A poll conducted by Dr. Silas Lee and Associates shows that New Orleanians are ready for more transportation options and street infrastructure that improves safety and efficiency for all road users:
Eighty-five percent (85%) of New Orleans residents believe people deserve as many safe transportation options as possible to get to work on time.
Seventy-six percent (76%) of residents understand that having protected lanes separating bicycles from cars makes the roads safer for drivers, and sixty-eight percent (68%) say that they would be more inclined to ride a bicycle if there were protective barriers separating bicycles from cars.
Seventy percent (70%) of residents think that the most efficient transportation system for New Orleans would have separate spaces for people driving, taking transit, biking, and walking.
Dr. Kathleen Kennedy, Board Chair for the American Heart Association New Orleans adds, “The American Heart Association is a firm believer in streets built to share. Everyone deserves well-maintained roads, sidewalks, and paths for physical activities. A comprehensive policy and concerted efforts to this end will promote healthier lifestyles, foster more livable communities and improve public safety.”
“With Moving New Orleans Bikes, the Office of Transportation is taking Mayor Cantrell’s vision for better mobility options and working to rapidly build 75 miles of bikeways that will have a positive impact for everyone navigating the City. We are being very intentional by beginning the first phase of this expansion in Algiers, and appreciate the work of District C Councilmember and Transportation Committee Chair Kristin Gisleson Palmer and the members of the New Orleans Complete Streets Coalition in helping to get this work started,” said Dan Jatres, Policy and Program Manager for the Mayor’s Office of Transportation.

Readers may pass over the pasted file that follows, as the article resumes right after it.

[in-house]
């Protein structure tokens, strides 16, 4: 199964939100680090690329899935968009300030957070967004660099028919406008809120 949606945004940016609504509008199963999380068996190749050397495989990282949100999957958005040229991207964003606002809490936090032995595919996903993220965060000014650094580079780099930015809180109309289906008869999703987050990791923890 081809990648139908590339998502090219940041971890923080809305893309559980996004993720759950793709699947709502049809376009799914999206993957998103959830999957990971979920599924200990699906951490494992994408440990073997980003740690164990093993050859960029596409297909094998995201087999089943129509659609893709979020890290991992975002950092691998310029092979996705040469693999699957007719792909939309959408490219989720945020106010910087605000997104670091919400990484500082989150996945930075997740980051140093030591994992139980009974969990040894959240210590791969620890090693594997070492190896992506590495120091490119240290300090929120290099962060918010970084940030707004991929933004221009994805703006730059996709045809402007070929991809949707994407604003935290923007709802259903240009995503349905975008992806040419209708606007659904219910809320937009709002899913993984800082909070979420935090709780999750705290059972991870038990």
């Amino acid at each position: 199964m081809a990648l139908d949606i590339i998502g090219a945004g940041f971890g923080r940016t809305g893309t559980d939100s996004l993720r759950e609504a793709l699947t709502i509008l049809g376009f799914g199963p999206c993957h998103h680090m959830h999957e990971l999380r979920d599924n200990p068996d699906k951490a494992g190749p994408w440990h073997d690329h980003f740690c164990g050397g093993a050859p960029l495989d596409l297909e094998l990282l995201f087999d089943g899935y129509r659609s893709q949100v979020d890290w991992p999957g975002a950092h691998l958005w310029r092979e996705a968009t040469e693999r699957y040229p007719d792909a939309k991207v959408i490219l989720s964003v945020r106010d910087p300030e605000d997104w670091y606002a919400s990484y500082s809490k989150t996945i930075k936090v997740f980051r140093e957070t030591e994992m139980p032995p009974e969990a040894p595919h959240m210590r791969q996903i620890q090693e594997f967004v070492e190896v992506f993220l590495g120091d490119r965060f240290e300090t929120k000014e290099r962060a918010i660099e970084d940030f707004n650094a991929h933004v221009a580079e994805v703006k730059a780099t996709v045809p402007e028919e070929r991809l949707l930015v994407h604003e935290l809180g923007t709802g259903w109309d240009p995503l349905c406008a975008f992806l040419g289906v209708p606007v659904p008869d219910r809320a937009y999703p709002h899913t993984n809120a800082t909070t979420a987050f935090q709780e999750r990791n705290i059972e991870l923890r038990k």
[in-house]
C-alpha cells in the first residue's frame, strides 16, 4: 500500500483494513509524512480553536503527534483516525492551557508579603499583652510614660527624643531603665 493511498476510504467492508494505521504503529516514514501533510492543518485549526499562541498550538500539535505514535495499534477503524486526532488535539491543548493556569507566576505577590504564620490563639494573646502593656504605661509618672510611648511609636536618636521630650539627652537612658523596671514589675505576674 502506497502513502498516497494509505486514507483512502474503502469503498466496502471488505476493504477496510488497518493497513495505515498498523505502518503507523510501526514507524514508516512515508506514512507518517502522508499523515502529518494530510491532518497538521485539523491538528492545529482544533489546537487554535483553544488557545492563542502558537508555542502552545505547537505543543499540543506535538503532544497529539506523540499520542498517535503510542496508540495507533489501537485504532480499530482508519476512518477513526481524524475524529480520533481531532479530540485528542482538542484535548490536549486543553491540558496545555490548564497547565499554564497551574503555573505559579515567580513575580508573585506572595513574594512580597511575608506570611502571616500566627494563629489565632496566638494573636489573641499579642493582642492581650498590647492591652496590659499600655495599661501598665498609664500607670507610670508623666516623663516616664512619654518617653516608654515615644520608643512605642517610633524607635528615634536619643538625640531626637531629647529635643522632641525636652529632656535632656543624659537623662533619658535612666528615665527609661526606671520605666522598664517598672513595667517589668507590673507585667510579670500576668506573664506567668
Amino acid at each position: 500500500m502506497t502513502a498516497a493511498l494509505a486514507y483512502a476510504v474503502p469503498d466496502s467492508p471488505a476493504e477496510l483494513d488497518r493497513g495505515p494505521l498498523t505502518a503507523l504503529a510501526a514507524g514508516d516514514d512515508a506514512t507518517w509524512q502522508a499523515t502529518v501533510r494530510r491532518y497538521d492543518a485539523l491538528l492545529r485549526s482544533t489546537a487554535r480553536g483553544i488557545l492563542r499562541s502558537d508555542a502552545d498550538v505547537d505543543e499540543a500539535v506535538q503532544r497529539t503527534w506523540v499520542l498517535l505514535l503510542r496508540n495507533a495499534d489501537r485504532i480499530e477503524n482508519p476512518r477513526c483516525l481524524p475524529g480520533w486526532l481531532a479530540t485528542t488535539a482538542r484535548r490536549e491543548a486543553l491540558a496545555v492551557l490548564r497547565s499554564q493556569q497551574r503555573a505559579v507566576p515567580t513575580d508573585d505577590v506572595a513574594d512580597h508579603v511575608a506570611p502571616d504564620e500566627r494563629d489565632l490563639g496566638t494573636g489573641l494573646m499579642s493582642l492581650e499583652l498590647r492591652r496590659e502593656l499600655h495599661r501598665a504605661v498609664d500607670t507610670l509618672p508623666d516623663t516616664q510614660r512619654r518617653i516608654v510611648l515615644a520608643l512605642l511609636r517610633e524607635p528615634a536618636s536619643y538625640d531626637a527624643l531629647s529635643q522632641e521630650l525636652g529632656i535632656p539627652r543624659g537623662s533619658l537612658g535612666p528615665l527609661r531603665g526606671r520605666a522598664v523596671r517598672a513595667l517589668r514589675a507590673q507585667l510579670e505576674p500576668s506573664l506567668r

“All communities are dependent on transportation. For our businesses in Algiers to thrive, we need safe, convenient access to and from our residential communities. Bikes are the transportation of choice for a large and growing number of our residents, especially kids and families, and for that reason, AEDF is excited about Mayor Cantrell’s plan to expand safe biking in Algiers and across New Orleans,” said Derrick Martin, Executive Director of the Algiers Economic Development Foundation.
“I love enjoying everything New Orleans has to offer while showing what people who are blind can do. I ride my tandem bike, walk, take public transit, and am a passenger in cars to get where I’m going. Good bike infrastructure from Moving New Orleans Bikes will benefit everyone – even if you mainly drive, and complete streets enable people of all abilities to get around safely,” explained David Green of Lighthouse Louisiana before adding, “We can all have peace on the road when we all have a piece of the road!”
The campaign was officially launched at the start of the ‘Let’s Move Forward Algiers!’ Community Festival on Saturday, September 28. The festival was attended by many families and Algiers residents that enjoyed a variety of free activities like Complete Streets walking tours from GirlTrek and the Algiers Economic Development Foundation, biking tours from the City of New Orleans, exercise classes from Crossfit Algiers, food and refreshments from Big Dawg BBQ and Tanjarine Kitchen, and a ‘Battle of the Bands’ between Martin Behrman Charter School and SciTech Academy.
More information on the New Orleans Complete Streets Coalition and Let’s Move Forward, including details and further results of the public opinion research by Dr. Silas Lee & Associates, is available at www.nolacompletestreets.org.